Customers who bought this item also bought
Todd Reynolds is one of the founding fathers of the hybrid musician movement. Creating acoustic-electronica in real-time with only his 17th-century violin and a 21st-century laptop onstage, his sound mixes borrowed and home-brewed, avant and pop, jazz and classical. 'A daredevil musician' (The New Yorker) his evolution is marked by long-time associations with Steve Reich, Meredith Monk, Bang on a Can, and ETHEL, the string quartet he co-founded in 1999.
Now, comes his first solo album, 'Outerborough', a 2CD set that reveals him as both a composer and as one of the most sought-after interpreters of contemporary music.
'The first reaction to these CDs - a full-bodied representation of Todd's musical world is that of breadth, of porousness, the genre-crossing dream realized. Raga, jazz and blues, electronica, minimalism, fiddling traditions, Kreisler, rock and roll intermingling and dialoguing in all the ways we had always hoped for.' composer, Evan Ziporyn
One disc the InSide features seven of Reynolds' own works, many of which use looping and layering techniques over which his violin lines soar effortlessly or create deliciously expanding densities. The pieces range from electronica to Renaissance stylings (a minimalist version of 'Greensleeves') and the title track, 'Outerborough', inspired by train travel, written for a film by Bill Morrison. 'Transamerica', features West Coast beatboxer and singer Kid Beyond; and 'Centrifuge' was created for the super-human abilities of the GuitarBot (one of the LEMUR instruments recently featured on Pat Metheny's Orchestrion Tour).
The 'OutSide' disc contains premieres of music by a host of New York notables, some connected with Bang on a Can, some with the über-popular the Books, and all with personality to spare. The electronic tones of Michael Gordon's and Paul de Jong's pieces belie their acoustic origins; mash-up master Michael Lowenstern pays tribute to blues legend Robert Johnson; David T. Little's 'and the sky was still there' incorporates the story of a soldier caught up in the de-humanizing policy of (recently-repealed) Don't Ask, Don't Tell; Nick Zammuto (also of the Books) fast-forwards a field recording for some time-compressed pastoralism.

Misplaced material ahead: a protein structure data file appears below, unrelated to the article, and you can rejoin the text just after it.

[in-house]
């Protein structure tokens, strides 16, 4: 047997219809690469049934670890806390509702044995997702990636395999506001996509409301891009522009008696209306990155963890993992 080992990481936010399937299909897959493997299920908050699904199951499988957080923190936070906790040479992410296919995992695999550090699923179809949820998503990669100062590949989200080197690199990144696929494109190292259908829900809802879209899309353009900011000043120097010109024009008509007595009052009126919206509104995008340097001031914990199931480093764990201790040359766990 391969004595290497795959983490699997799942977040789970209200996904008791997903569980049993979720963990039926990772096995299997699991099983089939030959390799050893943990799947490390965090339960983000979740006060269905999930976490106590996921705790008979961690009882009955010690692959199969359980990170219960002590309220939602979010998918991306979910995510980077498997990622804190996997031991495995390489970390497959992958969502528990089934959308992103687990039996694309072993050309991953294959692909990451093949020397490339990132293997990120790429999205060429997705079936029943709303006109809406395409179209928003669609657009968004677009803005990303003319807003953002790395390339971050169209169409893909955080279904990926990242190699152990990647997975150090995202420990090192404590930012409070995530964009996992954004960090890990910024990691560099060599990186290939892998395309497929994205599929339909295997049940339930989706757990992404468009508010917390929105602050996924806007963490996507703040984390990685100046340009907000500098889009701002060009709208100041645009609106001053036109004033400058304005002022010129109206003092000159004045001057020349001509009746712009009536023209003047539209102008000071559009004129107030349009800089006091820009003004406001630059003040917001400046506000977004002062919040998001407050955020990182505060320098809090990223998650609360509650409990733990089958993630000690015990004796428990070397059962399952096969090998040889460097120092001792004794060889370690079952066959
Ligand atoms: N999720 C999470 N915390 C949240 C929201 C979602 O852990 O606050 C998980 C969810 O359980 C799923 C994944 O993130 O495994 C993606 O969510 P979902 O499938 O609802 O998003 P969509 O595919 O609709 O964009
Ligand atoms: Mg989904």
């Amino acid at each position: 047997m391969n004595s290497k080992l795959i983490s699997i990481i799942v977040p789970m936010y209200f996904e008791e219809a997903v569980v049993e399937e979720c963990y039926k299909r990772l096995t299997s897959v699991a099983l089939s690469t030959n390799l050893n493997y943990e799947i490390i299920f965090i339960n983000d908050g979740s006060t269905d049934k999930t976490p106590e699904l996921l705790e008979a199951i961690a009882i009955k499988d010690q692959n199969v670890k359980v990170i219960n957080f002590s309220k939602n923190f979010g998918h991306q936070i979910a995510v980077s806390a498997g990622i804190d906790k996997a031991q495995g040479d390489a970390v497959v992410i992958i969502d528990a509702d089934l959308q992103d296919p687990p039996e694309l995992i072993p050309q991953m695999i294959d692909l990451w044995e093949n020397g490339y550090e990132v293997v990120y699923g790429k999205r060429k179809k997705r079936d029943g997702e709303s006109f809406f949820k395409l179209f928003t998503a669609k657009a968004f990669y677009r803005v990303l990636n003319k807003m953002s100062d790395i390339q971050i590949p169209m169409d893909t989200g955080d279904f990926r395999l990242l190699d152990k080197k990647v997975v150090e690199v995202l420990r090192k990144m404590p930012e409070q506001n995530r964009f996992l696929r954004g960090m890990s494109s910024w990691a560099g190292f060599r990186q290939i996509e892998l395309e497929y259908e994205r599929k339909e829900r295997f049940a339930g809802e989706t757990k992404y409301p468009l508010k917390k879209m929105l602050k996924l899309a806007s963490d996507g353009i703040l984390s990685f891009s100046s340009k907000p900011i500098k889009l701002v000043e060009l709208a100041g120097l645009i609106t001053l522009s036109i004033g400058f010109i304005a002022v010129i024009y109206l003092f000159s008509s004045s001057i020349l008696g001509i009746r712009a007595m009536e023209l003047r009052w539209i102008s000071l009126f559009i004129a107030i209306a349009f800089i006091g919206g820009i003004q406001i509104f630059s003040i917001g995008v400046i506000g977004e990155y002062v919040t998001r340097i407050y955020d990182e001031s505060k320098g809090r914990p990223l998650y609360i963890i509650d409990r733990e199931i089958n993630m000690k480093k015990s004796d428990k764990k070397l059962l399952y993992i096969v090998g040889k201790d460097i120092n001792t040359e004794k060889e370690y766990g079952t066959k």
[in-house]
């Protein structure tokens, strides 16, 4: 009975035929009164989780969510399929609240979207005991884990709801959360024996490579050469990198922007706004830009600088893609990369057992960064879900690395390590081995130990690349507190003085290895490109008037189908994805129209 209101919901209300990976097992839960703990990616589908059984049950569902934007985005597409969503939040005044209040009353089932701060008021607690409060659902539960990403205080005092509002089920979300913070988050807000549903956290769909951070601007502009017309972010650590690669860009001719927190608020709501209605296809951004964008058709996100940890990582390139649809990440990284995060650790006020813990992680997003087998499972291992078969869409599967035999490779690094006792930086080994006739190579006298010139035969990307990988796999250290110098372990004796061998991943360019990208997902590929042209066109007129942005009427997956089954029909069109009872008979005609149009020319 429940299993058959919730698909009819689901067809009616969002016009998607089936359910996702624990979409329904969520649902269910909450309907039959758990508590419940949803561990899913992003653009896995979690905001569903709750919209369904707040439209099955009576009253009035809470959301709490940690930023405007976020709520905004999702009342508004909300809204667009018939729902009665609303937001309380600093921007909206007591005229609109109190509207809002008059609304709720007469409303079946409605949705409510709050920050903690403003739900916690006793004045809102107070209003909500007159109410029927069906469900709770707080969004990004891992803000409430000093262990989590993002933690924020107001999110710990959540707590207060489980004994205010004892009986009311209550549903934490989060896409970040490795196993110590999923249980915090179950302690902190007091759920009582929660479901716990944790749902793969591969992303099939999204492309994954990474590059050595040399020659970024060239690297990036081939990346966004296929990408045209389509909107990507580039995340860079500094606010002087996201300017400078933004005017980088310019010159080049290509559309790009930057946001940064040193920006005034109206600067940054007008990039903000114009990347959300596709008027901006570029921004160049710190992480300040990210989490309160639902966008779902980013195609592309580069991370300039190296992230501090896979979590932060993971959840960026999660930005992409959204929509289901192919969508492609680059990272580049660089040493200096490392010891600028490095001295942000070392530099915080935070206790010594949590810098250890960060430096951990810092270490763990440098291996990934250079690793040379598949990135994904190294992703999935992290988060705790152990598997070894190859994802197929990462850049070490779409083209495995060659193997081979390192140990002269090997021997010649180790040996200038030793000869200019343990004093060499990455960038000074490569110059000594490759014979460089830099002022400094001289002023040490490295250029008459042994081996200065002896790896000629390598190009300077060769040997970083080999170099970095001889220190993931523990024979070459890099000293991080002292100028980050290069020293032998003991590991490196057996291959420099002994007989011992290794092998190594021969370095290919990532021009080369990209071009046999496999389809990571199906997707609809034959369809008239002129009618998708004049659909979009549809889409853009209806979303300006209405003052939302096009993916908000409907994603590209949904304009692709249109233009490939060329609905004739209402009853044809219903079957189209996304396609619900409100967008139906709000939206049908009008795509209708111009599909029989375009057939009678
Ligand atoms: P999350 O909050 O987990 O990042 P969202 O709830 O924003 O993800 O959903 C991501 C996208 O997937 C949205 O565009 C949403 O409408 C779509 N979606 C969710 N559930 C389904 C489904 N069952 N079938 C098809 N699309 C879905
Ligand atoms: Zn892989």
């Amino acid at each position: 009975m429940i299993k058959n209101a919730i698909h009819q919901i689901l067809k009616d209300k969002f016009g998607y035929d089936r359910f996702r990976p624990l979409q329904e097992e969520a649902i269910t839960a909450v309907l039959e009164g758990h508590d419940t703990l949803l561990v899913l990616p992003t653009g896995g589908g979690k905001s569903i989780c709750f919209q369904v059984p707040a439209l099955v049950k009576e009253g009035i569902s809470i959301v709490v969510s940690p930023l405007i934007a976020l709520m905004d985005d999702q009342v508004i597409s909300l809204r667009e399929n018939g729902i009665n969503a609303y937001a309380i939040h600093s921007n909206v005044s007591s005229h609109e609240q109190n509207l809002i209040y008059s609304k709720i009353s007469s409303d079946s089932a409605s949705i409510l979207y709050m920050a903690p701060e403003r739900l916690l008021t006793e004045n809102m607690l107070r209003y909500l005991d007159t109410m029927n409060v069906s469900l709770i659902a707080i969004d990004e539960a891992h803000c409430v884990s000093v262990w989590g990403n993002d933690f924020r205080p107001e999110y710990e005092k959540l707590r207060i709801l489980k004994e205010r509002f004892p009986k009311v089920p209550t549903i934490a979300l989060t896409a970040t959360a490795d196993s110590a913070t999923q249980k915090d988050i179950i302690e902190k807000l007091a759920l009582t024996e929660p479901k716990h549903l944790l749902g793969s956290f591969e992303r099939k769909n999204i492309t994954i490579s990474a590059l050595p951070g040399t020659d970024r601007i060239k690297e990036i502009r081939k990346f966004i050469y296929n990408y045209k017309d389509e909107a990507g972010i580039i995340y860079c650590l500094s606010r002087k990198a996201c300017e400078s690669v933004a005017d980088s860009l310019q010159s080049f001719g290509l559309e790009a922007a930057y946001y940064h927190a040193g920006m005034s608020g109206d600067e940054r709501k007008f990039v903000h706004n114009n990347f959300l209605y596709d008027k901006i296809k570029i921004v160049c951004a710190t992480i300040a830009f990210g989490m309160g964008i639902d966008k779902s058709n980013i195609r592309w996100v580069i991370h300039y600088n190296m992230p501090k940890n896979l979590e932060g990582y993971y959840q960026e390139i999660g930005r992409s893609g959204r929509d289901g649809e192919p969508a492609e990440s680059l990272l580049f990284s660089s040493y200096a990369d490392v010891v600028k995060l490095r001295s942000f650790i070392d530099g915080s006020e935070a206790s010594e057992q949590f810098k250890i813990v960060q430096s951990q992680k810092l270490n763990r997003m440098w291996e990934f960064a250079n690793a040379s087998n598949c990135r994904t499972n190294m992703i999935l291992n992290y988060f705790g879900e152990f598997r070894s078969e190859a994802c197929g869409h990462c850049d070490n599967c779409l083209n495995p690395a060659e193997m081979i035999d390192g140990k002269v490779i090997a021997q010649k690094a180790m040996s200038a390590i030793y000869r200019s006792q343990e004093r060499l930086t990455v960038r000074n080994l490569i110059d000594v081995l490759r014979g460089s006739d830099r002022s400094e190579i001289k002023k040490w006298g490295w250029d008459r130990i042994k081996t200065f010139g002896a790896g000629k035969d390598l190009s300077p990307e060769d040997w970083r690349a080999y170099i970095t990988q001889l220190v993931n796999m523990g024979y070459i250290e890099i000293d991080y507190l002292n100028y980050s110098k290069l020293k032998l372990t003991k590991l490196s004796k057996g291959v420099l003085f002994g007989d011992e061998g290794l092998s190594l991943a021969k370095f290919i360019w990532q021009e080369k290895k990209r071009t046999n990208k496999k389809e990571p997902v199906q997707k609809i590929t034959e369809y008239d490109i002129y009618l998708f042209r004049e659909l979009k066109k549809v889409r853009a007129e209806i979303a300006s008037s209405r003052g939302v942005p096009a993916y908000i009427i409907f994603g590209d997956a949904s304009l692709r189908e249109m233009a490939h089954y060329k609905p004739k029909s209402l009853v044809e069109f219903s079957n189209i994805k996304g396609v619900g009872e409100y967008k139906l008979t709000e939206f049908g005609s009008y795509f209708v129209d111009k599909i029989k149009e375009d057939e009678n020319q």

In his 'Storm Drain', Ken Thomson joins Reynolds on bass clarinet for a tight virtuosic romp that rises to fever pitch; Paula Matthusen explores language and memory in 'The End of an Orange', and Pulitzer prize-winner David Lang brings everything to a close with 'Killer', featuring thrashing and relentless violin lines which live alongside a just-as-relentless rhythmic track in what might seem like it was written for a punk band of one, all at once rebellious and incisive.
Though Outerborough is just his first solo album, violinist/composer Todd Reynolds holds an impressive résumé, including memberships in Bang on a Can, Steve Reich and Musicians, and his own avant-garde string quartet, ETHEL. But his compositional skills and cross-century aesthetics leave a longer-lasting impression, offering dynamic melodies and structures alongside amplification, loop effects, and laptop electronics.
Outerborough, meanwhile, is no ordinary debut. As a double album, it presents two sides to Reynolds: one as adventurous neoclassical composer and one as interpretive performer. The first disc contains seven personal compositions that achieve a wide range despite fairly limited timbres (although one unique track is performed by the League of Electronic Musical Urban Robots' Guitarbot). The second disc holds nine previously unreleased pieces by other acclaimed musicians, including David Lang, Phil Kline, andNick Zammuto and Paul de Jong of The Books. --Alarm Magazine, Chris Force & Scott Morrow, March 2011